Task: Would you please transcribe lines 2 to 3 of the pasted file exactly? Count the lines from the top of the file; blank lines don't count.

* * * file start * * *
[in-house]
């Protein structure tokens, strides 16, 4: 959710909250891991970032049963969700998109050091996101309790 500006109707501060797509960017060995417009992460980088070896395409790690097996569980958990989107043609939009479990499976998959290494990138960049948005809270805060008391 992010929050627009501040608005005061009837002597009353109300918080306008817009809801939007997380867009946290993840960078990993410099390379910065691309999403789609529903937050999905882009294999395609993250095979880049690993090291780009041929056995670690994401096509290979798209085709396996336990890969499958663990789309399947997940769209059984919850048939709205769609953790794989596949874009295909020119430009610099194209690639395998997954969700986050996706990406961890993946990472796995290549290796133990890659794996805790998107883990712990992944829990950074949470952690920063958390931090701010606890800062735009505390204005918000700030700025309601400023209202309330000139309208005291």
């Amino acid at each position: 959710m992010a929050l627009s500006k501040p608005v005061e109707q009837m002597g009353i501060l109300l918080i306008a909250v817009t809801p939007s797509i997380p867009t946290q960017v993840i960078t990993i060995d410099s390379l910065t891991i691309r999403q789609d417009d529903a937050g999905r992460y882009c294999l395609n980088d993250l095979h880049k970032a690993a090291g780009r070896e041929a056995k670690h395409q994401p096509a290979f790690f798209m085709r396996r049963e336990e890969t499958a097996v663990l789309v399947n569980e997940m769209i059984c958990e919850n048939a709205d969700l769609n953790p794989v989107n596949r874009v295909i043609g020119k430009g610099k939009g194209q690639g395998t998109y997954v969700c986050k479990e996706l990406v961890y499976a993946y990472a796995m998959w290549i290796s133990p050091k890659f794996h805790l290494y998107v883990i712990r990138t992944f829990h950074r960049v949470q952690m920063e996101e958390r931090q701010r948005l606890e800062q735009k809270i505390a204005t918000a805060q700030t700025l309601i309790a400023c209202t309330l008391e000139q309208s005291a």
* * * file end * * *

């Protein structure tokens, strides 16, 4: 959710909250891991970032049963969700998109050091996101309790 500006109707501060797509960017060995417009992460980088070896395409790690097996569980958990989107043609939009479990499976998959290494990138960049948005809270805060008391 992010929050627009501040608005005061009837002597009353109300918080306008817009809801939007997380867009946290993840960078990993410099390379910065691309999403789609529903937050999905882009294999395609993250095979880049690993090291780009041929056995670690994401096509290979798209085709396996336990890969499958663990789309399947997940769209059984919850048939709205769609953790794989596949874009295909020119430009610099194209690639395998997954969700986050996706990406961890993946990472796995290549290796133990890659794996805790998107883990712990992944829990950074949470952690920063958390931090701010606890800062735009505390204005918000700030700025309601400023209202309330000139309208005291």
């Amino acid at each position: 959710m992010a929050l627009s500006k501040p608005v005061e109707q009837m002597g009353i501060l109300l918080i306008a909250v817009t809801p939007s797509i997380p867009t946290q960017v993840i960078t990993i060995d410099s390379l910065t891991i691309r999403q789609d417009d529903a937050g999905r992460y882009c294999l395609n980088d993250l095979h880049k970032a690993a090291g780009r070896e041929a056995k670690h395409q994401p096509a290979f790690f798209m085709r396996r049963e336990e890969t499958a097996v663990l789309v399947n569980e997940m769209i059984c958990e919850n048939a709205d969700l769609n953790p794989v989107n596949r874009v295909i043609g020119k430009g610099k939009g194209q690639g395998t998109y997954v969700c986050k479990e996706l990406v961890y499976a993946y990472a796995m998959w290549i290796s133990p050091k890659f794996h805790l290494y998107v883990i712990r990138t992944f829990h950074r960049v949470q952690m920063e996101e958390r931090q701010r948005l606890e800062q735009k809270i505390a204005t918000a805060q700030t700025l309601i309790a400023c209202t309330l008391e000139q309208s005291a």